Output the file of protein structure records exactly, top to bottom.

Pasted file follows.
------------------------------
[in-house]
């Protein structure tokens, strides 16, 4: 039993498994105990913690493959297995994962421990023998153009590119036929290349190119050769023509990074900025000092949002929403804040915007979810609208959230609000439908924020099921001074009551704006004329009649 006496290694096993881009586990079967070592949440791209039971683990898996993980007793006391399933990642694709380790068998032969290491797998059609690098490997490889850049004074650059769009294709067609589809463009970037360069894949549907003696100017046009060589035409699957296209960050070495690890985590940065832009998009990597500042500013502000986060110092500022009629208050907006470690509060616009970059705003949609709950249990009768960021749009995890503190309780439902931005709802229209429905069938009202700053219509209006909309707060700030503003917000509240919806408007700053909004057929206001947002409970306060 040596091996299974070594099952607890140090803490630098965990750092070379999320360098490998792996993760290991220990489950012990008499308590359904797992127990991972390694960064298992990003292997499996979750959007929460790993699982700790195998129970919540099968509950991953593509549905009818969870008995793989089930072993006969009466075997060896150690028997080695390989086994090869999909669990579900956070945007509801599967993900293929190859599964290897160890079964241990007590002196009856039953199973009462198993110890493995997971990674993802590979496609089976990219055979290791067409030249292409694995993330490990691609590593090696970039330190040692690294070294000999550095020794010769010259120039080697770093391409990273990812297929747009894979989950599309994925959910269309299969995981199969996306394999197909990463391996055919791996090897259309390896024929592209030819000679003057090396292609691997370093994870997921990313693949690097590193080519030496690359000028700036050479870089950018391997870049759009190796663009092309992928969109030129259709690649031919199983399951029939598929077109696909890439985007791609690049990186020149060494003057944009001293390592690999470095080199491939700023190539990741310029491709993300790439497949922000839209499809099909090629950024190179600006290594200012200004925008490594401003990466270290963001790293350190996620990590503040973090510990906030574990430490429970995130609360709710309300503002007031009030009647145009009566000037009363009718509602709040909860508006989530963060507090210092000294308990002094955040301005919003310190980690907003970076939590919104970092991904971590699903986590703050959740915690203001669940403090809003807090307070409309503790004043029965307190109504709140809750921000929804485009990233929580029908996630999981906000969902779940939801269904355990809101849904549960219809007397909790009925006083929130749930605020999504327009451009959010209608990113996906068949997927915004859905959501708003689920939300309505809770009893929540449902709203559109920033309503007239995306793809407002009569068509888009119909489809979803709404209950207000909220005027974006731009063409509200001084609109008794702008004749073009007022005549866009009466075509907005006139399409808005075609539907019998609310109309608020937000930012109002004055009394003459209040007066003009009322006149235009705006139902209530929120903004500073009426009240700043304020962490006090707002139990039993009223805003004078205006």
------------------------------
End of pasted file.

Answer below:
[in-house]
């Protein structure tokens, strides 16, 4: 039993498994105990913690493959297995994962421990023998153009590119036929290349190119050769023509990074900025000092949002929403804040915007979810609208959230609000439908924020099921001074009551704006004329009649 006496290694096993881009586990079967070592949440791209039971683990898996993980007793006391399933990642694709380790068998032969290491797998059609690098490997490889850049004074650059769009294709067609589809463009970037360069894949549907003696100017046009060589035409699957296209960050070495690890985590940065832009998009990597500042500013502000986060110092500022009629208050907006470690509060616009970059705003949609709950249990009768960021749009995890503190309780439902931005709802229209429905069938009202700053219509209006909309707060700030503003917000509240919806408007700053909004057929206001947002409970306060 040596091996299974070594099952607890140090803490630098965990750092070379999320360098490998792996993760290991220990489950012990008499308590359904797992127990991972390694960064298992990003292997499996979750959007929460790993699982700790195998129970919540099968509950991953593509549905009818969870008995793989089930072993006969009466075997060896150690028997080695390989086994090869999909669990579900956070945007509801599967993900293929190859599964290897160890079964241990007590002196009856039953199973009462198993110890493995997971990674993802590979496609089976990219055979290791067409030249292409694995993330490990691609590593090696970039330190040692690294070294000999550095020794010769010259120039080697770093391409990273990812297929747009894979989950599309994925959910269309299969995981199969996306394999197909990463391996055919791996090897259309390896024929592209030819000679003057090396292609691997370093994870997921990313693949690097590193080519030496690359000028700036050479870089950018391997870049759009190796663009092309992928969109030129259709690649031919199983399951029939598929077109696909890439985007791609690049990186020149060494003057944009001293390592690999470095080199491939700023190539990741310029491709993300790439497949922000839209499809099909090629950024190179600006290594200012200004925008490594401003990466270290963001790293350190996620990590503040973090510990906030574990430490429970995130609360709710309300503002007031009030009647145009009566000037009363009718509602709040909860508006989530963060507090210092000294308990002094955040301005919003310190980690907003970076939590919104970092991904971590699903986590703050959740915690203001669940403090809003807090307070409309503790004043029965307190109504709140809750921000929804485009990233929580029908996630999981906000969902779940939801269904355990809101849904549960219809007397909790009925006083929130749930605020999504327009451009959010209608990113996906068949997927915004859905959501708003689920939300309505809770009893929540449902709203559109920033309503007239995306793809407002009569068509888009119909489809979803709404209950207000909220005027974006731009063409509200001084609109008794702008004749073009007022005549866009009466075509907005006139399409808005075609539907019998609310109309608020937000930012109002004055009394003459209040007066003009009322006149235009705006139902209530929120903004500073009426009240700043304020962490006090707002139990039993009223805003004078205006």